This is the first major study of the interplay between Latin and Germanic vernaculars in early medieval records. Building on previous work on the uses of the written word in the early Middle Ages, which has dispelled the myth that this was an age of ‘orality’, the contributions in this volume bring to the fore the crucial question of language choice in the documentary cultures of early medieval societies. Specifically, they examine the interactions between Latin and Germanic vernaculars in the Anglo-Saxon and eastern Frankish worlds and in neighbouring areas. The chapters are underpinned by an important comparative dimension on account of the two regions’ shared linguistic heritage and numerous cross-Channel links.

Contributors are: Stefan Esders, Albert Fenton, Robert Gallagher, Wolfgang Haubrichs, Charles Insley, Kathryn A. Lowe, Rosamond McKitterick, Rory Naismith, Janet L. Nelson, Edward Roberts, Annina Seiler, Marco Stoffella, Francesca Tinti, Kate Wiles, Bernhard Zeller.
A How-to Manual in Eight Essays
Author: Brien Hallett
Wishing to be helpful, Nurturing the Imperial Presidency by Brien Hallett illuminates the 5,000-year-old invariant practice of executive war-making. Why has the nation's war leader always decided and declared war?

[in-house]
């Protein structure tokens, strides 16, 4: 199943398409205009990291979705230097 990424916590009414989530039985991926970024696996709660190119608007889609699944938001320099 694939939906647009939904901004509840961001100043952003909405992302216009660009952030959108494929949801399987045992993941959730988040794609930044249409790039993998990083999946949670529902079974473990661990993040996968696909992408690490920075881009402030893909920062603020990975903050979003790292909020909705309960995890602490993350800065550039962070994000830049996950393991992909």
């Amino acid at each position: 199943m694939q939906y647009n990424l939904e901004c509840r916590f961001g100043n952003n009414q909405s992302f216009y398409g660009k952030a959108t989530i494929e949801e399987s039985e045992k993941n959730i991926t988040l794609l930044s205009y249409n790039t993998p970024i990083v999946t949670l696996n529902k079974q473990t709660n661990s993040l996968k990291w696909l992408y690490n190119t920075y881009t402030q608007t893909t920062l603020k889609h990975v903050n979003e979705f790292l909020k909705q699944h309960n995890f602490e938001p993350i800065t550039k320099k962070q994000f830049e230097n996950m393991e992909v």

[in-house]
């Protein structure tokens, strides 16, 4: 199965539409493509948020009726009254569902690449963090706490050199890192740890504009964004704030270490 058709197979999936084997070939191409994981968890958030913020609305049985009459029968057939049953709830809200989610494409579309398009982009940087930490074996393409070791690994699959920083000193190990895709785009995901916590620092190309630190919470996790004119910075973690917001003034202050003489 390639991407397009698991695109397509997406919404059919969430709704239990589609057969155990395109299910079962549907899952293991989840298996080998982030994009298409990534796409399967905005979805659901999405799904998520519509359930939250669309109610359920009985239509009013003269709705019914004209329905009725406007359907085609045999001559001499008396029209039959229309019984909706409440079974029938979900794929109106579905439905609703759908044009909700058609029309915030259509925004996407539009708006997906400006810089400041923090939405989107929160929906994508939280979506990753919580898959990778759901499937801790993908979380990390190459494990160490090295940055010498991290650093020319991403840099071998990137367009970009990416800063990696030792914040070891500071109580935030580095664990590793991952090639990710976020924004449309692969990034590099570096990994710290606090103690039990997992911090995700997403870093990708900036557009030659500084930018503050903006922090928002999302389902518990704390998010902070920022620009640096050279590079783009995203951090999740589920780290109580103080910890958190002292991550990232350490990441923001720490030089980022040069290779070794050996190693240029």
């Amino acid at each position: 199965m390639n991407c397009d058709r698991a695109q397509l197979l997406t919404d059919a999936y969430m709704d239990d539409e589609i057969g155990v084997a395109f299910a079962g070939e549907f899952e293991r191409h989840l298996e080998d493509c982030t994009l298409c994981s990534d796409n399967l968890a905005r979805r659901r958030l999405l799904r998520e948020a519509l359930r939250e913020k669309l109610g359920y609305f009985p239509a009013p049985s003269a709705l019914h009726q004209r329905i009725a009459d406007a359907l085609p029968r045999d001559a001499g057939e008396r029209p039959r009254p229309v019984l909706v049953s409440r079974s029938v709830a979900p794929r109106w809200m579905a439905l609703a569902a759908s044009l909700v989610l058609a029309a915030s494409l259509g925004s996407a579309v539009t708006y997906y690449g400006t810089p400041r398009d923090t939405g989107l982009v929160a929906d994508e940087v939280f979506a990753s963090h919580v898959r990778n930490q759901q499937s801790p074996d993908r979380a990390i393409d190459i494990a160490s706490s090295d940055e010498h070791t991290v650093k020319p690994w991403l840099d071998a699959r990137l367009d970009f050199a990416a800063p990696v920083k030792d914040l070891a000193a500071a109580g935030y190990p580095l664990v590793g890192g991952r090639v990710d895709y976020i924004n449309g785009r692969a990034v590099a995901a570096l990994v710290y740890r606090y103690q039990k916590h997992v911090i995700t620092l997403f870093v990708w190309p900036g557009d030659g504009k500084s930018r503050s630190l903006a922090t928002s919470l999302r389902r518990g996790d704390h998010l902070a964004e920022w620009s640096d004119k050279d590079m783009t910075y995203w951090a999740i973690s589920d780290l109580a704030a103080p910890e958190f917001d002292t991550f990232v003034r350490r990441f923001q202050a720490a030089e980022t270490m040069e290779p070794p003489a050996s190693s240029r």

Substituting a speech act approach for the traditional "separation of powers" approach, Hallett argues that he who controls the drafting of the declaration of war also controls the decision to go to war.

However, recent legislation calling for legislated "approvals" or “authorization to use force” before the executive can go to war, in no way hinder the executive's ancient prerogative power to decide and declare war. Innovative ways to deny the executive its ability to decide and declare war are proposed in this book.
An Illustrated Collection of Essays
The richly illustrated essays in Turcologica Upsaliensia tell the stories of scholars, travellers, diplomats and collectors who made discoveries in the Turkic-speaking world while affiliated with Sweden’s oldest university, at Uppsala.

The study of Oriental languages, including Turkic, has a long tradition at Uppsala. The first part of the volume tells of famous Uppsala professors who were experts not only in Ottoman and Chaghatay, but also in smaller Turkic languages, and of their high esteem for Turkic culture. It also tells how collectors benefited from the Swedish court’s cordial relations with the Ottomans. The second part describes selected manuscripts, art objects and maps, calling readers’ attention to the cultural heritage preserved at the University Library, which is also accessible online.
Contributors include: Göran Bäärnhielm, Jan von Bonsdorff, Bernt Brendemoen, Ulla Birgegård, Éva Á. Csató, Per Cullhed, Kristof D’hulster, Josef Eskhult, Mohammad Fazlhashemi, Gunilla Gren-Eklund, Hans Helander, Lars Johanson, Birsel Karakoç, Sabira Ståhlberg, Ingvar Svanberg, Fikret Turan, and Ali Yıldız.
In: Nurturing the Imperial Presidency
In: Nurturing the Imperial Presidency
Author: Brien Hallett

Abstract

In an effort to better understand and explain the incapacity of legislatures to decide and declare war, executive decision-making is contrasted with collective decision-making. Both functional and organizational contrasts are explored.

In: Nurturing the Imperial Presidency
In: Nurturing the Imperial Presidency